• Respect the recommended intakes of the various macronutrients, favor the consumption of carbohydrates with low or medium glycemic index and limit those with high glycemic index.

• Limit the consumption of foods with high energy density, rich in lipids or sugars, limit the consumption of saturated and trans fats.

• Greater consumption of n-3 polyunsaturated fats

• Ensure a sufficient intake of dietary fiber (25-30 g/day), favor the consumption of vegetables and fruits.

• Drink enough water by limiting the consumption of sugary and alcoholic drinks.

• Diversify the diet based on equivalences and eat at set times, slowly, in a seated position.

For physical activity, all patients were advised to exercise moderate physical activity such as walking (30 to 60 minutes) daily or sports according to their choices. They were also advised to decrease sedentary activities such as sitting or lying down while watching television, sitting while driving a vehicle, sitting or lying down to read, or work at a desk or computer.

The psychologist accompanied the patients throughout their treatment by assessing emotional, socio-professional state and psychological problems that can impair the effectiveness of lifestyle intervention program, and looking for psychological factors that could promote eating disorders and/or resistance to treatment. Some patients have benefited from behavioral psychotherapy sessions when it was necessary.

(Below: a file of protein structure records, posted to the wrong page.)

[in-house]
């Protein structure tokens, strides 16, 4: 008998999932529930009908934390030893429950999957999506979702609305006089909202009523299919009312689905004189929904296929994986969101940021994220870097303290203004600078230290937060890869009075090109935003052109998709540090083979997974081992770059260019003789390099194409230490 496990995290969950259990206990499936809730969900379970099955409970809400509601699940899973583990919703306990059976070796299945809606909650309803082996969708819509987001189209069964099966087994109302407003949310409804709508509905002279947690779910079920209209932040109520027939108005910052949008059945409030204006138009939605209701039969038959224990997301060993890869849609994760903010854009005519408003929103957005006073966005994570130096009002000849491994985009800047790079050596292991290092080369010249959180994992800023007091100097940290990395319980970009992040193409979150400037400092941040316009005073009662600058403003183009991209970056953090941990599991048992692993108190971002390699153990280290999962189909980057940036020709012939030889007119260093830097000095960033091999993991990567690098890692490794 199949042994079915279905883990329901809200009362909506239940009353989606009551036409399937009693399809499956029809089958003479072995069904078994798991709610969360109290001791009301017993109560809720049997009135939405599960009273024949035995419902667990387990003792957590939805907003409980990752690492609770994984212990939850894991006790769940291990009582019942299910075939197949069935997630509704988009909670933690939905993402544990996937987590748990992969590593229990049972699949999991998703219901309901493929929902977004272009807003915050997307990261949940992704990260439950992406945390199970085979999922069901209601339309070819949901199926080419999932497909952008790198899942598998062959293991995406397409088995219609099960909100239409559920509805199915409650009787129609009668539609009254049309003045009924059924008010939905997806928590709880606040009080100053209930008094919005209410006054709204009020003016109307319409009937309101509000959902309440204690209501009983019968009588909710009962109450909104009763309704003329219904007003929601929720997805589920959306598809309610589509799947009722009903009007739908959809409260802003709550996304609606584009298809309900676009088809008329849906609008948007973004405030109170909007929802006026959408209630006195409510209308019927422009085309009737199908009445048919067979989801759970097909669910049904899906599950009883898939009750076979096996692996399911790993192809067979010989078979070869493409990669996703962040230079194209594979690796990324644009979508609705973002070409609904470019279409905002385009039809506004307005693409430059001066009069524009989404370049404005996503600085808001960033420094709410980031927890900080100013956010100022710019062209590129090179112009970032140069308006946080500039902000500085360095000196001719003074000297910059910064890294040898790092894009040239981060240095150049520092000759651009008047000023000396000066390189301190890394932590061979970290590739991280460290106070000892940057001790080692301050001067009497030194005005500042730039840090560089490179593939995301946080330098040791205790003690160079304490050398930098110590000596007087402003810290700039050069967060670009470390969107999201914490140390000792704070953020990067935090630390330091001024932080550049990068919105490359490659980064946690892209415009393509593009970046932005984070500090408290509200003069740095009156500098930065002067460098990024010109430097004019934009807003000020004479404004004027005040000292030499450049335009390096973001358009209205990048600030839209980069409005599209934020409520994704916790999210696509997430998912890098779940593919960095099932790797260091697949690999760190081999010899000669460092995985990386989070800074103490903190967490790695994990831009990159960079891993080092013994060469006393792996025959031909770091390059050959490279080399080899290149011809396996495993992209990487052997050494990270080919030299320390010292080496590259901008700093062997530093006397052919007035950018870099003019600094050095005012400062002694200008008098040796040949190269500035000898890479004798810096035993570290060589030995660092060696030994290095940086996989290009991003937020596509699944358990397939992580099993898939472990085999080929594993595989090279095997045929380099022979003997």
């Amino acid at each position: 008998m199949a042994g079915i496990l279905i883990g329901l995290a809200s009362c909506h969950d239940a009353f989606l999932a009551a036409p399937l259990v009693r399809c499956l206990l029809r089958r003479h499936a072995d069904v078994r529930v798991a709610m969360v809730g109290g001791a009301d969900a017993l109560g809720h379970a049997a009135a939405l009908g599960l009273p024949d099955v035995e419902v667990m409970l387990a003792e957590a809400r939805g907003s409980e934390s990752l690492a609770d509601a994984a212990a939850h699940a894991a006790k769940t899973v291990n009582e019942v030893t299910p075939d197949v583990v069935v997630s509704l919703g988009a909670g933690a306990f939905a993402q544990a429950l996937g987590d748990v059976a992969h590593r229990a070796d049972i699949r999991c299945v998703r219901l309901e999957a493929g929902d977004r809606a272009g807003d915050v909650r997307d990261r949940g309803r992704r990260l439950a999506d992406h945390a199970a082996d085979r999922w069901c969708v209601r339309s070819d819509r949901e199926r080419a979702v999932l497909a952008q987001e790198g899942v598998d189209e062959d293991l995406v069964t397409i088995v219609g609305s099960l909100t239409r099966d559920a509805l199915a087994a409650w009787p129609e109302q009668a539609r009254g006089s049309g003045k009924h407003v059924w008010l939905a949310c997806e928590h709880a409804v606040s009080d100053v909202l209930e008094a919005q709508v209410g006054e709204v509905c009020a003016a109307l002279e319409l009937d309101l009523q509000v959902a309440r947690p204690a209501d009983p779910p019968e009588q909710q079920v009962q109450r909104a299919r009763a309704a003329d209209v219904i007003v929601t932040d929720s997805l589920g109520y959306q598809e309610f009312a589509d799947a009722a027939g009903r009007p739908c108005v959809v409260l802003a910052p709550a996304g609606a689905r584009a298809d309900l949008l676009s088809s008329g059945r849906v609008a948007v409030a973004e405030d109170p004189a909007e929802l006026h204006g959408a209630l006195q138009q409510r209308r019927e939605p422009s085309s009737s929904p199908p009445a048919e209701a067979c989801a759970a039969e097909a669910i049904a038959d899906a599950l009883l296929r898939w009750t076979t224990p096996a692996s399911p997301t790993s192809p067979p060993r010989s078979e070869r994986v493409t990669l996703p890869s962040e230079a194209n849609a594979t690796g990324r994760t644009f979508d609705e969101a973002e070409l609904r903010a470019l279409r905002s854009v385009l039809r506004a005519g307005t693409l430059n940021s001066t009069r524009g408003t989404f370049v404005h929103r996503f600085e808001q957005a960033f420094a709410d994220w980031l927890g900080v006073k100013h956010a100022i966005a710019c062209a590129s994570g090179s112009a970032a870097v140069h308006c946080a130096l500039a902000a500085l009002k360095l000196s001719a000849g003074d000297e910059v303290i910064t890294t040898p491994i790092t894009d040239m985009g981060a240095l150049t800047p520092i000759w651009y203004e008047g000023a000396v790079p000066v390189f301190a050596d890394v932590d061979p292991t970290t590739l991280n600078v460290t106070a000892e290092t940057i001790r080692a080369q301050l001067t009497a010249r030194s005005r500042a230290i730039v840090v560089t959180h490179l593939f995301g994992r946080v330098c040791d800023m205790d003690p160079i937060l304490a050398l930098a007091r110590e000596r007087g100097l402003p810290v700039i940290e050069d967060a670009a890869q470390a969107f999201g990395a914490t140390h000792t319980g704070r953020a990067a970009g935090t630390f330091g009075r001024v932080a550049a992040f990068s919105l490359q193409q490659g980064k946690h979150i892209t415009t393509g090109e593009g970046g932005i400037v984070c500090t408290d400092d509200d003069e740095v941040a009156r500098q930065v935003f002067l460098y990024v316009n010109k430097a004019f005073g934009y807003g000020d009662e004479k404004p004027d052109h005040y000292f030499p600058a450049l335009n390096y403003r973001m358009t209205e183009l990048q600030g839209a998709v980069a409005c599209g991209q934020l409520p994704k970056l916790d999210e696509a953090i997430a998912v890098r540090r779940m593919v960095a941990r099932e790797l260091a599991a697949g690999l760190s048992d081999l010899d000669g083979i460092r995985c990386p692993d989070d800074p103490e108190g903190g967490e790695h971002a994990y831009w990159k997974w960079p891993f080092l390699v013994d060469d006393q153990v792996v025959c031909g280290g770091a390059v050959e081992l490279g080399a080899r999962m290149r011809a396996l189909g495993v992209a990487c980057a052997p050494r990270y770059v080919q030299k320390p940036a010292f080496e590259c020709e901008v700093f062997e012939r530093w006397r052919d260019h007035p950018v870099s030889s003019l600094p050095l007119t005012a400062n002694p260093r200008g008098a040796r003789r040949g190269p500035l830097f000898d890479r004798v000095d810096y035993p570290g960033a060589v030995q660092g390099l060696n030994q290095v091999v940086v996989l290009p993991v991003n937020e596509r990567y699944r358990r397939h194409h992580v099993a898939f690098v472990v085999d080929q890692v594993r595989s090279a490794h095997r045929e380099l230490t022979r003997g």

We followed patients for 6 months with one follow-up visit per month. At each visit, anthropometric parameters were recorded, compliance with the dietary advice given during the first consultation were verified and corrections of any dietary errors were performed.

At the end of follow-up, we divided the patients into 2 groups according to the percentage of weight loss at 6 months in order to determine the predictive factors of success of weight loss:

Group 1 (G1): Women who lost ≥5% of baseline weight

Group 2 (G2): Women who lost <5% of baseline weight

Statistical methods

Data analysis was performed using SPSS 22.0. We calculated counts and percentages for the qualitative variables. Quantitative variables were expressed as means and Standard Deviations (SD).

A chi-square or Fisher’s exact test were used to compare between the two independent groups: patients who achieved weight loss ≥5% of baseline weight, and those who did not achieve this goal. Student’s t test was used to test the association between a qualitative variable and a quantitative one. In all statistical tests, the significance level was set at 0.05.

In order to identify the factors independently linked to weight loss, we conducted a multivariate analysis using logistic regression, taking as dependent variable the success of weight loss (≥5% of the initial weight) and as covariates the variables with univariate analysis test <0.2. The final returned variables were those significant at the level of 5%. Odds Ratio (OR) was presented with 95% Confidence Intervals (CI).

Ethical considerations

The study was conducted in accordance with the Declaration of Helsinki, after adequate understanding and written consent obtained from all the participants. Data confidentiality was respected.

Declarations of interest: none.


General patient characteristics are summarized in Table 1.